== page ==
Cultivating Company Culture With Clarke EyeCare Center


WICHITA FALLS, Texas—Dr. Danny Clarke’s vision for a company with great culture started about 20 years ago when he launched Clarke EyeCare Center. Fast forward to 2017 and one could say the formula has been a success—the company was recently ranked on Entrepreneur’s Top Company Cultures list, a comprehensive ranking of U.S.-based businesses exhibiting high-performance cultures.

Dr. Danny Clarke

Clarke EyeCare Center was listed as 25th in the Small Company category and was recognized for creating an exceptional culture that drives employee engagement, exceeds employee expectations and directly impacts company success.

"Great company cultures don’t happen on their own. They’re the result of great leadership, and a conscious effort to make everyone on a team feel engaged and important,” said Jason Feifer, editor in chief of Entrepreneur. “The honorees on our 2017 list are proof that strong cultures make even stronger companies. Entrepreneurs at all levels can draw inspiration from them.”

Dr. Clarke has always been focused on getting the right people into the right positions in his practice, but he didn’t like seeing himself as an “employer of people,” so he decided to reframe his role.

“I still needed to hire and fire to get the right people in and the wrong people out, but instead of thinking of myself as an employer of people, I started to think about being a developer of people,” Clarke said. “I couldn’t help but think about the positive impact we could make in people’s lives. As soon as I made this mental shift I started having more fun and we started attracting better people.”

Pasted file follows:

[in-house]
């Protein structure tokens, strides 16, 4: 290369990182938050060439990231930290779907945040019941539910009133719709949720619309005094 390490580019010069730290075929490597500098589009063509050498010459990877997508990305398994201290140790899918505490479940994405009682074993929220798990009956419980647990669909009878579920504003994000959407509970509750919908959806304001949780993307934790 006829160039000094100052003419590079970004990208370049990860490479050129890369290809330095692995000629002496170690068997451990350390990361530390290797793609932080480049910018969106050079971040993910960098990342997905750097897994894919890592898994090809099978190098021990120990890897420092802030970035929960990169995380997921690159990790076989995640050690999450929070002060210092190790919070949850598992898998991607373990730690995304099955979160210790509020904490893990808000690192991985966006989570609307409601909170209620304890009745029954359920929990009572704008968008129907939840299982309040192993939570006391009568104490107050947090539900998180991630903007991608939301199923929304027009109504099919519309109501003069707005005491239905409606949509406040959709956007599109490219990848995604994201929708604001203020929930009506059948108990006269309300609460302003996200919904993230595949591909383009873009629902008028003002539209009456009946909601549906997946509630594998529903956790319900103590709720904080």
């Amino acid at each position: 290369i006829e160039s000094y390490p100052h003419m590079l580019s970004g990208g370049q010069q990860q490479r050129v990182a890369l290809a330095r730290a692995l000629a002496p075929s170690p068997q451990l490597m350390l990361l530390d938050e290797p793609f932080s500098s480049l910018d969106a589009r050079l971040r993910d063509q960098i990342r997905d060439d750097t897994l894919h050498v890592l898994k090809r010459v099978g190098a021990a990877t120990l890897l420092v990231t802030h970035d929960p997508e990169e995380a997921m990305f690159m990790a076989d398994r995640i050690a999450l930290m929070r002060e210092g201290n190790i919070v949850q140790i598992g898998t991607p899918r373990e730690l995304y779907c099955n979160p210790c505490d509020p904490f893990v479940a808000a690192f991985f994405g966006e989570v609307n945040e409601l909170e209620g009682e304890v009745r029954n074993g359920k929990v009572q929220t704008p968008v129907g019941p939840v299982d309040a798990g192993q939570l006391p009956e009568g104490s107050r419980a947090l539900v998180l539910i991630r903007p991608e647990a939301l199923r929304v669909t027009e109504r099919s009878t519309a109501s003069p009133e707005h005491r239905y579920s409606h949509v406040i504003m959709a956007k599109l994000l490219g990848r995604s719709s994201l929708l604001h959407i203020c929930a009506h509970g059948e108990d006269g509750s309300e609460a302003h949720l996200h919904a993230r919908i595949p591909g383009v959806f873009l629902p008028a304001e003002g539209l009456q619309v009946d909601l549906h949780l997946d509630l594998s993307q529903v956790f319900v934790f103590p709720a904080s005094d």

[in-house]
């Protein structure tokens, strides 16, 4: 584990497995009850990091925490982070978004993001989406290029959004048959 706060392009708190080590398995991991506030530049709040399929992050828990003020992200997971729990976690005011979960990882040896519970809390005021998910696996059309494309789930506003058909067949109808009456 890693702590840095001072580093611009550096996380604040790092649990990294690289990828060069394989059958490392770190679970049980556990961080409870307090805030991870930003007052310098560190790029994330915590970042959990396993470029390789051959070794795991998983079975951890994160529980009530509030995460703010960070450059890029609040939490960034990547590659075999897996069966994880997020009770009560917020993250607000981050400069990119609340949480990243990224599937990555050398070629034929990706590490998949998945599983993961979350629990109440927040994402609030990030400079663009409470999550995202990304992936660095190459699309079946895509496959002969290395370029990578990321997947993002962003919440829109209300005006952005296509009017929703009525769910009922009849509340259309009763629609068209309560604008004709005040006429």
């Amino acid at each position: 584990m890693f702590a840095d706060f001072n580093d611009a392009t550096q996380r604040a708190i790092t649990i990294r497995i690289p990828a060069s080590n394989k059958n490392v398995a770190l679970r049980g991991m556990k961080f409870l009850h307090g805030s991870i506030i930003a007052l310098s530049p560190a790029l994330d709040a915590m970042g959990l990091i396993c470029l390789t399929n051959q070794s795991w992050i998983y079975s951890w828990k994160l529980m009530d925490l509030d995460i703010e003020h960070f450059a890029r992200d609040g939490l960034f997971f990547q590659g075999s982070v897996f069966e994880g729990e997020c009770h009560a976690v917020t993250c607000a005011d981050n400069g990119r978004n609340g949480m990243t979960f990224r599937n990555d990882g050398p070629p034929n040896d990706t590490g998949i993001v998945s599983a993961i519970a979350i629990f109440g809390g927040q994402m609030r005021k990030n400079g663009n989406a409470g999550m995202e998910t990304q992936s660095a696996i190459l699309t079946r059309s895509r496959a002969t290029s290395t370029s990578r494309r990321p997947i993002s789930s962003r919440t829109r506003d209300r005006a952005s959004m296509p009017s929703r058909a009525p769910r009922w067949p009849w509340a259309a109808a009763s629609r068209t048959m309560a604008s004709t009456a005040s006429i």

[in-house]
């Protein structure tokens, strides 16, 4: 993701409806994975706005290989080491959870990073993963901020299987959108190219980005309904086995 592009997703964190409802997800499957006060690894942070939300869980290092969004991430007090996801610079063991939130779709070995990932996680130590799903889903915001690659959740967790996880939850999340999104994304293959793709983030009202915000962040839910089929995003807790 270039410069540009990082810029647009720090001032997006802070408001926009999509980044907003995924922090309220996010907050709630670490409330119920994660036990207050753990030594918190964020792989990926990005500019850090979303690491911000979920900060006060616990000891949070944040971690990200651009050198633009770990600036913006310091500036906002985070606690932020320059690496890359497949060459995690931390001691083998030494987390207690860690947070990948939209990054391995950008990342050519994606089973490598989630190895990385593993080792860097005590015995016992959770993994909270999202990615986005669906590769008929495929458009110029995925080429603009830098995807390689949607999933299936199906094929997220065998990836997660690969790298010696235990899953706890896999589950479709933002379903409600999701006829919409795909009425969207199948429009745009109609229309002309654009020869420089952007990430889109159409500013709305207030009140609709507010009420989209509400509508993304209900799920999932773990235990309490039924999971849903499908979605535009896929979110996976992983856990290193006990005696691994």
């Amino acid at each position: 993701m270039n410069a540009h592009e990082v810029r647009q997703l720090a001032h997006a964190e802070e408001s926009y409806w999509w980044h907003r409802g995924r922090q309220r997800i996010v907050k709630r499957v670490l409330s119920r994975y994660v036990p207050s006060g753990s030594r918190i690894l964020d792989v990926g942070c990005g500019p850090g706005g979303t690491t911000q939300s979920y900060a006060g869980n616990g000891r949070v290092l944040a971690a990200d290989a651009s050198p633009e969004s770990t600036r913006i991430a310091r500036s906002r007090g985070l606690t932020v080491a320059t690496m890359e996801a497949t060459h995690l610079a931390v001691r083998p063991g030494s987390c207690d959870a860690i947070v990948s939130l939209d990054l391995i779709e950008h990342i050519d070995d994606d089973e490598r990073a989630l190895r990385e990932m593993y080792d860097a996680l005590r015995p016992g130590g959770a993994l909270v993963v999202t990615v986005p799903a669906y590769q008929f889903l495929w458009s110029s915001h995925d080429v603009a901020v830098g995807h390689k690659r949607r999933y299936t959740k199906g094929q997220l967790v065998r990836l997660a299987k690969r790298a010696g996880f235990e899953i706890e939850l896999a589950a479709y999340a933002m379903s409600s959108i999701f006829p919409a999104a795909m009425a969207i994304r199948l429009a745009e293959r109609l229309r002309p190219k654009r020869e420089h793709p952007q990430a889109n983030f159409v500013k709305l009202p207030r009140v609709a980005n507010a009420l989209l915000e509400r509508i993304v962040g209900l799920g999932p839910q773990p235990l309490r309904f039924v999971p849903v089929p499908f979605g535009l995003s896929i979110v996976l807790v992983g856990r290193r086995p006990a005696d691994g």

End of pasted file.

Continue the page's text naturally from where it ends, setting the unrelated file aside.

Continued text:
Even though things were going well with the company, there was still a missing step that was necessary to take Clarke EyeCare Center to the next level. In 2010, they implemented an open-book management philosophy called the Great Game of Business. The methodology engages the team to think, act and feel like owners of the business.

“Our team plays MiniGames each month that allow them to focus on a pain point in the practice that gets them excited to move toward a goal with a prize,” Clarke said. “Then, we pay a quarterly cash bonus based on practice profitability. This aligns the goals of the practice owner with the goals of the people.

“Of course, patient care and customer service are most important, but the Great Game is our scorecard to let us know how we’re doing in those areas. When people are empowered to help run the business and the goals of the leader and the team are aligned, it’s amazing how this can transform the culture.”

Along with a weekly huddle where the team forecasts financials for the current month as a part of The Great Game, what sets Clarke EyeCare Centers apart is that although Dr. Clarke is the business owner, he’s only in the practice 15 hours per week, so the managers and people run the practice based on his vision.

“Instead of me as the owner telling the people what to do, I have the vision for the practice and the people are allowed to make decisions to bring this vision to fruition. When they are engaged it is amazing what can happen.”

When a company cultivates a great culture for its employees, this atmosphere trickles down into their customer base too. “No doubt a great culture leads to great customer service. Our people understand the actions they take will positively affect the patients and improve their perception of the service we offer. This leads to our patients being happy and confident in using us as their eyecare provider and referring us to their family and friends.”

In addition to Clarke EyeCare Center, Dr. Clarke also has a consulting company, Modus Practice in Motion which aims to help other optometry practices implement the Great Game of Business. Through Modus Practice in Motion, Dr. Clarke and his practice manager, Joely Anderson, travel around the country conducting 1-day workshops to teach the methodology to others. In the past four years, they have trained over 150 practices. “We are passionate about helping other practitioners improve their cultures by engaging their teams,” Dr. Clarke said.